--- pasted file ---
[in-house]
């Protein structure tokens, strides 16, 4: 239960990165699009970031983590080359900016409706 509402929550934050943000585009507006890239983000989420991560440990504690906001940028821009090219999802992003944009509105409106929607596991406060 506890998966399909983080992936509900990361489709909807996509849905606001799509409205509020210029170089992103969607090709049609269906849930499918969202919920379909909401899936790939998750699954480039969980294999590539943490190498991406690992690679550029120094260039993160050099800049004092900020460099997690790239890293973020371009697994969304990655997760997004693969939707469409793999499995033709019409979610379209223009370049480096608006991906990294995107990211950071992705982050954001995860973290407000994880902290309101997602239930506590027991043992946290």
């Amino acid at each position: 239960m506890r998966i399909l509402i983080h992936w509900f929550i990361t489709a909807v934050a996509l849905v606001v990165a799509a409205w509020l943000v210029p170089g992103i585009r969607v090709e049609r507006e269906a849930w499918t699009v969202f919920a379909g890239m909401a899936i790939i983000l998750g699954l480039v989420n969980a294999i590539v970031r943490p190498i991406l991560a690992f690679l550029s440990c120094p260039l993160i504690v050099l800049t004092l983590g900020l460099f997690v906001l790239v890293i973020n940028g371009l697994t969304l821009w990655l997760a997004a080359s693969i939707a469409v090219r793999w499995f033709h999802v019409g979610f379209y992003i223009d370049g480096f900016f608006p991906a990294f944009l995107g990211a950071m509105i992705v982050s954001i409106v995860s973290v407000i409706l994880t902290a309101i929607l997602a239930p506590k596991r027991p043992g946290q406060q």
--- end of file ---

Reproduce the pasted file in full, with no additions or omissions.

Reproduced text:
[in-house]
């Protein structure tokens, strides 16, 4: 239960990165699009970031983590080359900016409706 509402929550934050943000585009507006890239983000989420991560440990504690906001940028821009090219999802992003944009509105409106929607596991406060 506890998966399909983080992936509900990361489709909807996509849905606001799509409205509020210029170089992103969607090709049609269906849930499918969202919920379909909401899936790939998750699954480039969980294999590539943490190498991406690992690679550029120094260039993160050099800049004092900020460099997690790239890293973020371009697994969304990655997760997004693969939707469409793999499995033709019409979610379209223009370049480096608006991906990294995107990211950071992705982050954001995860973290407000994880902290309101997602239930506590027991043992946290």
């Amino acid at each position: 239960m506890r998966i399909l509402i983080h992936w509900f929550i990361t489709a909807v934050a996509l849905v606001v990165a799509a409205w509020l943000v210029p170089g992103i585009r969607v090709e049609r507006e269906a849930w499918t699009v969202f919920a379909g890239m909401a899936i790939i983000l998750g699954l480039v989420n969980a294999i590539v970031r943490p190498i991406l991560a690992f690679l550029s440990c120094p260039l993160i504690v050099l800049t004092l983590g900020l460099f997690v906001l790239v890293i973020n940028g371009l697994t969304l821009w990655l997760a997004a080359s693969i939707a469409v090219r793999w499995f033709h999802v019409g979610f379209y992003i223009d370049g480096f900016f608006p991906a990294f944009l995107g990211a950071m509105i992705v982050s954001i409106v995860s973290v407000i409706l994880t902290a309101i929607l997602a239930p506590k596991r027991p043992g946290q406060q």